March hare

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March hare

a hare during its breeding season in March, noted for its wild and excitable behaviour (esp in the phrase mad as a March hare)

March Hare

crazy rabbit who co-hosts mad tea party. [Br. Lit.: Alice’s Adventures in Wonderland]
See: Madness
References in periodicals archive ?
According to science, march hares do not go mad until March
The term Mad March Hare is something of a misnomer, given that the breeding season is not confined to spring and the sparring matches will continue well into the summer, although the thickening ground cover by then means that such encounters are not so easily witnessed.
This produces some breathtaking sights such as deer rutting in the autumn, Mad March hares boxing and the mating dance of adders.
MARCH HARES An energy company is offering a pounds 30 bounty for every hare introduced at a wind farm site as part of a conservation project, it announced today.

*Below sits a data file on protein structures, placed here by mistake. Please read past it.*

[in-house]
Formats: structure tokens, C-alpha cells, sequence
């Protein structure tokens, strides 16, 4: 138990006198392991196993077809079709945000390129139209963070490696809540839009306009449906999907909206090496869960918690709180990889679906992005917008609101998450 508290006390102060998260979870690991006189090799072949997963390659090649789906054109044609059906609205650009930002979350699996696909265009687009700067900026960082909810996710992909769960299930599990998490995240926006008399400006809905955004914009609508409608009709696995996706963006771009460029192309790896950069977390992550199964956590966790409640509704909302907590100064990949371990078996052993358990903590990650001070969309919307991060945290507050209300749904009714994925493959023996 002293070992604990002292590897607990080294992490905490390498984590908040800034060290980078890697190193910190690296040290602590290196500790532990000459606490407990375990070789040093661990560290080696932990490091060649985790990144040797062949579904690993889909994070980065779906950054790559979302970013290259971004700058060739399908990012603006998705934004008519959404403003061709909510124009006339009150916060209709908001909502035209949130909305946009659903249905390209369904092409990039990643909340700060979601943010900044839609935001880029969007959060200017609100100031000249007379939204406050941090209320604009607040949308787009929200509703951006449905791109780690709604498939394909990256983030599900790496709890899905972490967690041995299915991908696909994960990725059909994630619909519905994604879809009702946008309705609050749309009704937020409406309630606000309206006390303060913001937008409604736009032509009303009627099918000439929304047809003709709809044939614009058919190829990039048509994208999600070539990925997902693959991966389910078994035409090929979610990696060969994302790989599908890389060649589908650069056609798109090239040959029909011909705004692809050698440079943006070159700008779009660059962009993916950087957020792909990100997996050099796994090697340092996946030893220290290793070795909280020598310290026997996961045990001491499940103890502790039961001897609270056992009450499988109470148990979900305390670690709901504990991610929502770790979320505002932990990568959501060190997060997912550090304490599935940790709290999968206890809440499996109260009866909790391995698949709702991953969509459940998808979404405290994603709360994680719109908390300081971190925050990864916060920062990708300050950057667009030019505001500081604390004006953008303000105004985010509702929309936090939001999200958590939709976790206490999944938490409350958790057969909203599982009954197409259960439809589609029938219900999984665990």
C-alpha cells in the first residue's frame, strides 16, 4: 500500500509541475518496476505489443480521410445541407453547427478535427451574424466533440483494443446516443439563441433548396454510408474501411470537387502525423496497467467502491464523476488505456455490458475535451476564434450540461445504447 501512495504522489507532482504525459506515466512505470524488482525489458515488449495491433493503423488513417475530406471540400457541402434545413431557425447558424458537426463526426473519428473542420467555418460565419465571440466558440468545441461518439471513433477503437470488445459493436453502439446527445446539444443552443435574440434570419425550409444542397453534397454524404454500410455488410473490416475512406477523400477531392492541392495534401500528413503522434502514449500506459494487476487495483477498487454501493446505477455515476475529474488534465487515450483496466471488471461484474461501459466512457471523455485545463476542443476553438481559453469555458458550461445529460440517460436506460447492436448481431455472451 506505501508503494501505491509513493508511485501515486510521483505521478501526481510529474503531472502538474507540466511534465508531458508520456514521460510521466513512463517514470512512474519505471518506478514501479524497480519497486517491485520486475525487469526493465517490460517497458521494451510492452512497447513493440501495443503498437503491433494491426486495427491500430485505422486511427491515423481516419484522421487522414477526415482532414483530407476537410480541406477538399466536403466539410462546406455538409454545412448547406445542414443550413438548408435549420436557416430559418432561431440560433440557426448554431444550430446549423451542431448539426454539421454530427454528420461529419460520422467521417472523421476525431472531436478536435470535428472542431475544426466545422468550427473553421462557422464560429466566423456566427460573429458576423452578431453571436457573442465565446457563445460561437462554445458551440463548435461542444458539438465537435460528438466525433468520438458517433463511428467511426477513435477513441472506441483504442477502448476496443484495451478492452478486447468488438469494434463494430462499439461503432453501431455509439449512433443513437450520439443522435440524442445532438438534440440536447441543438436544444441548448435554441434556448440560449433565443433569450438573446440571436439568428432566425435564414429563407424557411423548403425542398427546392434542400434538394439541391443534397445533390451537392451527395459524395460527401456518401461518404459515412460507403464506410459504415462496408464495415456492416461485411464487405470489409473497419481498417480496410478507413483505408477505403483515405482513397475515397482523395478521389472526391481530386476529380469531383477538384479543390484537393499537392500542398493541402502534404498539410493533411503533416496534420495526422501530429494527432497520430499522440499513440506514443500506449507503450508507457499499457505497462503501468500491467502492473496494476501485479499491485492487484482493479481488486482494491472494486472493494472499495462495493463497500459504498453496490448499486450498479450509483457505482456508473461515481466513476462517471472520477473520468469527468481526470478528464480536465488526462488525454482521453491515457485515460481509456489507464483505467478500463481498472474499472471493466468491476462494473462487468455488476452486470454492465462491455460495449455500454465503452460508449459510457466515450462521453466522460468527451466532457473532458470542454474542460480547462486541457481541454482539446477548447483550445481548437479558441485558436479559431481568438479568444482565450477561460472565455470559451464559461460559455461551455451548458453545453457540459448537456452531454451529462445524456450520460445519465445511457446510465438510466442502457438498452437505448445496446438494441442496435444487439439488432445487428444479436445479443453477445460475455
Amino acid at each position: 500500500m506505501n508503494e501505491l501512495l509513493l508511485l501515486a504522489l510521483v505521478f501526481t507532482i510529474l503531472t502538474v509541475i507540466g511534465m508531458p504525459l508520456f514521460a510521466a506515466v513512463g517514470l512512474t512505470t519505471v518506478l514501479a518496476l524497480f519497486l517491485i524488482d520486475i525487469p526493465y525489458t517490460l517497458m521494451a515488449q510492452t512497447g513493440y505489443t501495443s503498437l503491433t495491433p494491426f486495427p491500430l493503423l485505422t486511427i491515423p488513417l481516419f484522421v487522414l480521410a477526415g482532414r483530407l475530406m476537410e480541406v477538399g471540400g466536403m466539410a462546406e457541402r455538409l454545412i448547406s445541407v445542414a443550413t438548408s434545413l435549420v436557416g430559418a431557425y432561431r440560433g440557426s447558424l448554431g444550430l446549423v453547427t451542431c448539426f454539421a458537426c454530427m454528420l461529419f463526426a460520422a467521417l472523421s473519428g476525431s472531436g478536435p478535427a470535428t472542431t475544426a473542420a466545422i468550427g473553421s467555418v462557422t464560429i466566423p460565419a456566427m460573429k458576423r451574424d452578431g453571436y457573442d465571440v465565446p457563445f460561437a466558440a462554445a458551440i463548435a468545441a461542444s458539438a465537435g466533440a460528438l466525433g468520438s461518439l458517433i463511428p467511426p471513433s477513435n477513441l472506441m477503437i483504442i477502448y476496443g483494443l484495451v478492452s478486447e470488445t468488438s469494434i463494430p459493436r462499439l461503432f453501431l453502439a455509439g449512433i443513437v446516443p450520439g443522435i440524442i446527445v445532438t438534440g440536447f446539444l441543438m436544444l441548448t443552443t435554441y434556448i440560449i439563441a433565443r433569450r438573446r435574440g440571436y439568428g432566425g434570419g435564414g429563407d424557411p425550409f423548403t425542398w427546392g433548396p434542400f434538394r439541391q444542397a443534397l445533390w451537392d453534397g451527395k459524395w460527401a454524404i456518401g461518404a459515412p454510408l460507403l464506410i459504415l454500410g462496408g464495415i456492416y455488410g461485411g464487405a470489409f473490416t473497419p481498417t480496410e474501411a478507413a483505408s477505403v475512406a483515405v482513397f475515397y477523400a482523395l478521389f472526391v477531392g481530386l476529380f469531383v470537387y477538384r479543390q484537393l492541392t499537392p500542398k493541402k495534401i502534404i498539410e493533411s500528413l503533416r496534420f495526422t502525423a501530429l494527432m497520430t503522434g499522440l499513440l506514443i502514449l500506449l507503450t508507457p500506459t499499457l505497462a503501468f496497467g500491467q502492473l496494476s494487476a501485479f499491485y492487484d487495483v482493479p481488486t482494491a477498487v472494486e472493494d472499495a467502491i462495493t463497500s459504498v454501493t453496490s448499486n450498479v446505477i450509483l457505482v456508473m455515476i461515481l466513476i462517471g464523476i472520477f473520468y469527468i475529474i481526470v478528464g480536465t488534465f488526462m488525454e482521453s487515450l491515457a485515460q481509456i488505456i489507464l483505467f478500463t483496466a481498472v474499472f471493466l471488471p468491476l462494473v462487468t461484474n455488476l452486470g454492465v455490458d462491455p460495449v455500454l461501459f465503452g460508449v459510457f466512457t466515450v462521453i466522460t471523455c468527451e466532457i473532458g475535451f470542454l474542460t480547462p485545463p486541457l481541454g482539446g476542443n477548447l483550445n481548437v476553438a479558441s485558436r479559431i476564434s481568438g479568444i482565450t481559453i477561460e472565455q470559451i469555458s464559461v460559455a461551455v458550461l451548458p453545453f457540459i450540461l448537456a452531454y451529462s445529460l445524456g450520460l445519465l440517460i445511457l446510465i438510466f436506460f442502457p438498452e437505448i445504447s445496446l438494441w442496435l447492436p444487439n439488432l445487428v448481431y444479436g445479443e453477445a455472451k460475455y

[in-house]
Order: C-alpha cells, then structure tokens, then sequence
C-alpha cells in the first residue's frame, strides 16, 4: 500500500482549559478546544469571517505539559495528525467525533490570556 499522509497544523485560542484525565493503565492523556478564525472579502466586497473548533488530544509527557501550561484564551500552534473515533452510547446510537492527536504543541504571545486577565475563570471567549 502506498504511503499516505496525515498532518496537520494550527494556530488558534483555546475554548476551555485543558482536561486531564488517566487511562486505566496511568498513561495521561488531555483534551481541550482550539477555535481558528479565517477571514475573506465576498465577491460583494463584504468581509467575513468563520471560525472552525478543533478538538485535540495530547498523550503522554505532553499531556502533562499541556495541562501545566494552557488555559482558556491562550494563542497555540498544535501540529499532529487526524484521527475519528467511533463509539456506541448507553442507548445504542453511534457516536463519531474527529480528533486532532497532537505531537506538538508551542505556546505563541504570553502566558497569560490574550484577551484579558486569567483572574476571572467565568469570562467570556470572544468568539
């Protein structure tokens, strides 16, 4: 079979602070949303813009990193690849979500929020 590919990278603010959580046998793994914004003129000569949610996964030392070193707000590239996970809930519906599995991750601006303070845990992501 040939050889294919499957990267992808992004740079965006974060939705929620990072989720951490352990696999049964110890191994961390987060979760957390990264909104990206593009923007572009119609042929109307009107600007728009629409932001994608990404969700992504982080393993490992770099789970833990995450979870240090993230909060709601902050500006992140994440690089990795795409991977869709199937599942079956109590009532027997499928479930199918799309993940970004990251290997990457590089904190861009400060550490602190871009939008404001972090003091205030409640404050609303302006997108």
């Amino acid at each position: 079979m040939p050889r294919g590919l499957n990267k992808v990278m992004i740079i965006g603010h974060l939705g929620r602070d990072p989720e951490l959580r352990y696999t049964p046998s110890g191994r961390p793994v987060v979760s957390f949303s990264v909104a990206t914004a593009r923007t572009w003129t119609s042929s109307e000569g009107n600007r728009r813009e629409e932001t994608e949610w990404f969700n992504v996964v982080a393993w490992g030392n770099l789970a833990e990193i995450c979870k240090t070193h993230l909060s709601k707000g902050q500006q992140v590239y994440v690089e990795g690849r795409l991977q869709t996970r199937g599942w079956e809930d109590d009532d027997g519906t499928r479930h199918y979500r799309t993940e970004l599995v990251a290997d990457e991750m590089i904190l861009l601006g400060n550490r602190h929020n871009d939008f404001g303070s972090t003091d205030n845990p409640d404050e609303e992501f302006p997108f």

MARCH HARES AND MONKEYS' UNCLES: ORIGINS OF THE WORDS AND PHRASES WE USE EVERY DAY is a 'must' for any 'word origins' fan who loves to get at the root of the English language.
So it's war on the mad March hares in the bus lanes.
Well, you know how scatterbrained we March hares can be.
Three other novels, March Hares (1896), Gloria Mundi (1898), and The Market Place (1899), are about English life.
The best of these "English" works are March Hares (1896), a frothy comic romance, perhaps with autobiographical overtones; Gloria Mundi (1898), which examines the British aristocracy; and The Market-Place (1899), a drama of the London stock exchange.
Taurus, Virgo and Capricorn hold the secrets to good fortune, encouraging slow but steady growth, so mad March hares may lose out to even-paced tortoise types.
The annual Mad March Hares event, at Wirral Country Park this Saturday, will once again set off across the farmland of west Wirral to seek out boxing brown hares.
MAD March hares are living up to their reputation at a Teesside nature reserve.